COVID-19 has driven us all online, as most of us are now working, teaching, and meeting remotely. This makes us more dependent than ever on third party technology solutions and makes it more critical than ever that those solutions be accessible to all users. In moving our meetings, courses, and even major events such as conferences and commencement ceremonies from face-to-face to an online format, we're discovering that there are many vendors who have products and services that can help us to meet our needs.
Unfortunately, many of these products and services were not designed with accessibility in mind, and we discover – often too late – that the online activity or event we're organizing is not going to be accessible to participants who use screen readers or other assistive technologies, or are physically unable to use a mouse, or who depend on live captions or sign language interpreters.
Making technology products and services accessible requires knowledge of accessibility standards and careful planning early in the design process. Companies who do this well typically have entire teams dedicated to accessibility, and have integrated accessibility into their design, engineering, and quality assurance workflows. They have systems in place for training their new employees on accessibility. Accessibility is an important value within their corporate culture. This is not something that can happen overnight, when a customer suddenly realizes the product they've purchased is not accessible.
Given this, it is important to consider accessibility early in the procurement process. As soon as you realize you have a need for a particular technology solution, establish a goal of finding an accessible technology solution. This needs to be addressed at three stages in the procurement process, described below as three steps:
Step 1. Solicit accessibility information.
Whether your purchase goes through a formal process or is a relatively simple decision by a single individual, it is critical to ask about accessibility of the products you're considering. However, in doing so, don’t ask "Is your product accessible?" Instead, ask open-ended questions about how the vendor ensures their product is accessible. What is their approach to accessibility within their company? What assistive technologies do they test with, and who does the testing? What sort of training do their engineers receive on accessibility? Their responses will give you an indication as to whether the company truly understands accessibility and can be trusted to provide accessible solutions.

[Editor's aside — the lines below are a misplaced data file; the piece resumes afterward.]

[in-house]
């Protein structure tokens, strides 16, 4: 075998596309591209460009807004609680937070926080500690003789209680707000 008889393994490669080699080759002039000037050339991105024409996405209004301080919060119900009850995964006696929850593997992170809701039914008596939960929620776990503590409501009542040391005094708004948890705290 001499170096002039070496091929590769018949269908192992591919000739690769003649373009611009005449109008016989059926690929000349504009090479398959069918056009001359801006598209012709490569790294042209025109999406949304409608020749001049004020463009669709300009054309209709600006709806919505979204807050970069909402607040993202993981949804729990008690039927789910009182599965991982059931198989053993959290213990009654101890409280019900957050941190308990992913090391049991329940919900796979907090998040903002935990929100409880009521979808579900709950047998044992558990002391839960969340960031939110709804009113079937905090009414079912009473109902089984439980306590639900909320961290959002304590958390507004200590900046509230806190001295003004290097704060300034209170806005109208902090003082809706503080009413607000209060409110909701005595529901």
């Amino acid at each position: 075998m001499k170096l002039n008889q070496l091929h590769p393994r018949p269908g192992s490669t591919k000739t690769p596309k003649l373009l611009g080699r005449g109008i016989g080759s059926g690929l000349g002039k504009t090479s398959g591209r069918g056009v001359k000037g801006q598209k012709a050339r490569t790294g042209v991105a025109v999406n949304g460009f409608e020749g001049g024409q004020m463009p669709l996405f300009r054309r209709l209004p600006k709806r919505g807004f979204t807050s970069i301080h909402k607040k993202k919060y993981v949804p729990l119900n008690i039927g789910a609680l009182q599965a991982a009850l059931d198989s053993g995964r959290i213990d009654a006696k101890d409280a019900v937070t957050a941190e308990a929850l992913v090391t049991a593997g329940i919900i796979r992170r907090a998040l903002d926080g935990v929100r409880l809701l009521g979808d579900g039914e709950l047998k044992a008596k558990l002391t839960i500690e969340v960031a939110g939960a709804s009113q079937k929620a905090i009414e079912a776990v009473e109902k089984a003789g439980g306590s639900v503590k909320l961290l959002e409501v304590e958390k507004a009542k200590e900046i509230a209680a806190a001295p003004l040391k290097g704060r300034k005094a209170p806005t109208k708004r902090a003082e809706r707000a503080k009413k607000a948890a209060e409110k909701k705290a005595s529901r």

In asking for an accessible product, it is important to identify the accessibility standard you're trying to meet. The most common standard used for defining technology accessibility, particularly for web-based software applications, is the Word Wide Web Consortium's Web Content Accessibility Guidelines (WCAG). As of June 2020, WCAG 2.1 is the latest version. WCAG 2.1 is organized into principles, guidelines, and (at the deepest level) success criteria. Each success criterion is assigned a Level (A, AA, or AAA) which corresponds with the importance of that item for accessibility, combined with how difficult it is to implement. Most web or technology accessibility policies, and most legal resolutions and settlements in the United States, have agreed that Level AA is a reasonable target. To meet WCAG 2.1 at Level AA, a product would need to satisfy all Level A and AA success criteria.
Often vendors are asked to provide a Voluntary Product Accessibility Template (VPAT) as a standard means of documenting their conformance with accessibility standards. There are four different editions of the VPAT, based on different accessibility standards. If WCAG 2.1 Level AA is the standards you're trying to meet, the most appropriate VPAT edition for vendors to complete would be the WCAG edition, version 2.3 or higher (since earlier versions were based on earlier versions of WCAG).